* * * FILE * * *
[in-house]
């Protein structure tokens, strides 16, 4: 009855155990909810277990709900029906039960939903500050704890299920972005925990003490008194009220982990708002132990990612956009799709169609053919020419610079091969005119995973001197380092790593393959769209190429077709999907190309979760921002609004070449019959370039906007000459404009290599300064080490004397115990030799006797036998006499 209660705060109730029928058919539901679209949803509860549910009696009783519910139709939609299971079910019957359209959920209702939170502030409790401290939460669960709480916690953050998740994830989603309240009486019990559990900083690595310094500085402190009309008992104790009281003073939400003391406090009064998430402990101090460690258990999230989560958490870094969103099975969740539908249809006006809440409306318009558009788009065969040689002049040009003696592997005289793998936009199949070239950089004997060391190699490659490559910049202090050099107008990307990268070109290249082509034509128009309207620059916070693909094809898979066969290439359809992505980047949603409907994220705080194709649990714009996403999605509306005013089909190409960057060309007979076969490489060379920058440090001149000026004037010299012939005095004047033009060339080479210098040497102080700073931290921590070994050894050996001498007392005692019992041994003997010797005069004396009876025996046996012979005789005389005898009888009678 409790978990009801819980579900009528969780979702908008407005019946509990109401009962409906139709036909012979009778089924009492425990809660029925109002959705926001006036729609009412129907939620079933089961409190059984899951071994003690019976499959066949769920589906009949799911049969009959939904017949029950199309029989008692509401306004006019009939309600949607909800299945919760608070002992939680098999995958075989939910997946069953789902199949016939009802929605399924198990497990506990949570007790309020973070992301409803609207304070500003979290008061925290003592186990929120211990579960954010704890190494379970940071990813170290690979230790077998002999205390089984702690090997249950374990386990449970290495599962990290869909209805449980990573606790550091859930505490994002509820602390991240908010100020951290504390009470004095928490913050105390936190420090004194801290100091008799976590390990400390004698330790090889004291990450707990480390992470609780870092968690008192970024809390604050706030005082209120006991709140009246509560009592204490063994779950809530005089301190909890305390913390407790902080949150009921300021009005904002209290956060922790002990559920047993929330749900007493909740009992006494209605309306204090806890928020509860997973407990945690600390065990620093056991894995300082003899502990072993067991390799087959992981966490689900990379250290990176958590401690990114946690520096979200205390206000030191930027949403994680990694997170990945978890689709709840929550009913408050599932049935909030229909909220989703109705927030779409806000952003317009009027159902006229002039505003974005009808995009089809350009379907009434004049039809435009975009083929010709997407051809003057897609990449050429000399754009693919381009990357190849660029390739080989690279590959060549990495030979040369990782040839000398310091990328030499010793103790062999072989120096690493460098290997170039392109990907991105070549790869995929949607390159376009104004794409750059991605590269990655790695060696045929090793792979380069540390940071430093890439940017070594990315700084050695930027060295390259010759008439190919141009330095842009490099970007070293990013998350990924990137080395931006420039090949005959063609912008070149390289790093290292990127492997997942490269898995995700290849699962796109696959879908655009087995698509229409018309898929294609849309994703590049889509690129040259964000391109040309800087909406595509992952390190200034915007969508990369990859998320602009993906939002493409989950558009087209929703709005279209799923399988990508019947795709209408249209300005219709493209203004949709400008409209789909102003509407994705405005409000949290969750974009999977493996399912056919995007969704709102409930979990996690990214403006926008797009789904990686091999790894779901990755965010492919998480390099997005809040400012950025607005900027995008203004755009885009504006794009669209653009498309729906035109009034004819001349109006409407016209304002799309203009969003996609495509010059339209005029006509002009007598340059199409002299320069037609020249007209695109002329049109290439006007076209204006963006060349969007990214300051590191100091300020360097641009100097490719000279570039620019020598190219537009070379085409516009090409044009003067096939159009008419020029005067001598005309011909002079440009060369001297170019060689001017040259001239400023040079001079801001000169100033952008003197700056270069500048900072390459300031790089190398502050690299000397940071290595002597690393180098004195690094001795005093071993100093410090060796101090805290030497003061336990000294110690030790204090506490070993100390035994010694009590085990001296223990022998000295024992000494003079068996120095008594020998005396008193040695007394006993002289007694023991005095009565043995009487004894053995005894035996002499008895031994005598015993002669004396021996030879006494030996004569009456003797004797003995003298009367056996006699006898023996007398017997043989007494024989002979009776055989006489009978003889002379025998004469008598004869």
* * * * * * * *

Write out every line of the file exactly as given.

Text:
[in-house]
């Protein structure tokens, strides 16, 4: 009855155990909810277990709900029906039960939903500050704890299920972005925990003490008194009220982990708002132990990612956009799709169609053919020419610079091969005119995973001197380092790593393959769209190429077709999907190309979760921002609004070449019959370039906007000459404009290599300064080490004397115990030799006797036998006499 209660705060109730029928058919539901679209949803509860549910009696009783519910139709939609299971079910019957359209959920209702939170502030409790401290939460669960709480916690953050998740994830989603309240009486019990559990900083690595310094500085402190009309008992104790009281003073939400003391406090009064998430402990101090460690258990999230989560958490870094969103099975969740539908249809006006809440409306318009558009788009065969040689002049040009003696592997005289793998936009199949070239950089004997060391190699490659490559910049202090050099107008990307990268070109290249082509034509128009309207620059916070693909094809898979066969290439359809992505980047949603409907994220705080194709649990714009996403999605509306005013089909190409960057060309007979076969490489060379920058440090001149000026004037010299012939005095004047033009060339080479210098040497102080700073931290921590070994050894050996001498007392005692019992041994003997010797005069004396009876025996046996012979005789005389005898009888009678 409790978990009801819980579900009528969780979702908008407005019946509990109401009962409906139709036909012979009778089924009492425990809660029925109002959705926001006036729609009412129907939620079933089961409190059984899951071994003690019976499959066949769920589906009949799911049969009959939904017949029950199309029989008692509401306004006019009939309600949607909800299945919760608070002992939680098999995958075989939910997946069953789902199949016939009802929605399924198990497990506990949570007790309020973070992301409803609207304070500003979290008061925290003592186990929120211990579960954010704890190494379970940071990813170290690979230790077998002999205390089984702690090997249950374990386990449970290495599962990290869909209805449980990573606790550091859930505490994002509820602390991240908010100020951290504390009470004095928490913050105390936190420090004194801290100091008799976590390990400390004698330790090889004291990450707990480390992470609780870092968690008192970024809390604050706030005082209120006991709140009246509560009592204490063994779950809530005089301190909890305390913390407790902080949150009921300021009005904002209290956060922790002990559920047993929330749900007493909740009992006494209605309306204090806890928020509860997973407990945690600390065990620093056991894995300082003899502990072993067991390799087959992981966490689900990379250290990176958590401690990114946690520096979200205390206000030191930027949403994680990694997170990945978890689709709840929550009913408050599932049935909030229909909220989703109705927030779409806000952003317009009027159902006229002039505003974005009808995009089809350009379907009434004049039809435009975009083929010709997407051809003057897609990449050429000399754009693919381009990357190849660029390739080989690279590959060549990495030979040369990782040839000398310091990328030499010793103790062999072989120096690493460098290997170039392109990907991105070549790869995929949607390159376009104004794409750059991605590269990655790695060696045929090793792979380069540390940071430093890439940017070594990315700084050695930027060295390259010759008439190919141009330095842009490099970007070293990013998350990924990137080395931006420039090949005959063609912008070149390289790093290292990127492997997942490269898995995700290849699962796109696959879908655009087995698509229409018309898929294609849309994703590049889509690129040259964000391109040309800087909406595509992952390190200034915007969508990369990859998320602009993906939002493409989950558009087209929703709005279209799923399988990508019947795709209408249209300005219709493209203004949709400008409209789909102003509407994705405005409000949290969750974009999977493996399912056919995007969704709102409930979990996690990214403006926008797009789904990686091999790894779901990755965010492919998480390099997005809040400012950025607005900027995008203004755009885009504006794009669209653009498309729906035109009034004819001349109006409407016209304002799309203009969003996609495509010059339209005029006509002009007598340059199409002299320069037609020249007209695109002329049109290439006007076209204006963006060349969007990214300051590191100091300020360097641009100097490719000279570039620019020598190219537009070379085409516009090409044009003067096939159009008419020029005067001598005309011909002079440009060369001297170019060689001017040259001239400023040079001079801001000169100033952008003197700056270069500048900072390459300031790089190398502050690299000397940071290595002597690393180098004195690094001795005093071993100093410090060796101090805290030497003061336990000294110690030790204090506490070993100390035994010694009590085990001296223990022998000295024992000494003079068996120095008594020998005396008193040695007394006993002289007694023991005095009565043995009487004894053995005894035996002499008895031994005598015993002669004396021996030879006494030996004569009456003797004797003995003298009367056996006699006898023996007398017997043989007494024989002979009776055989006489009978003889002379025998004469008598004869």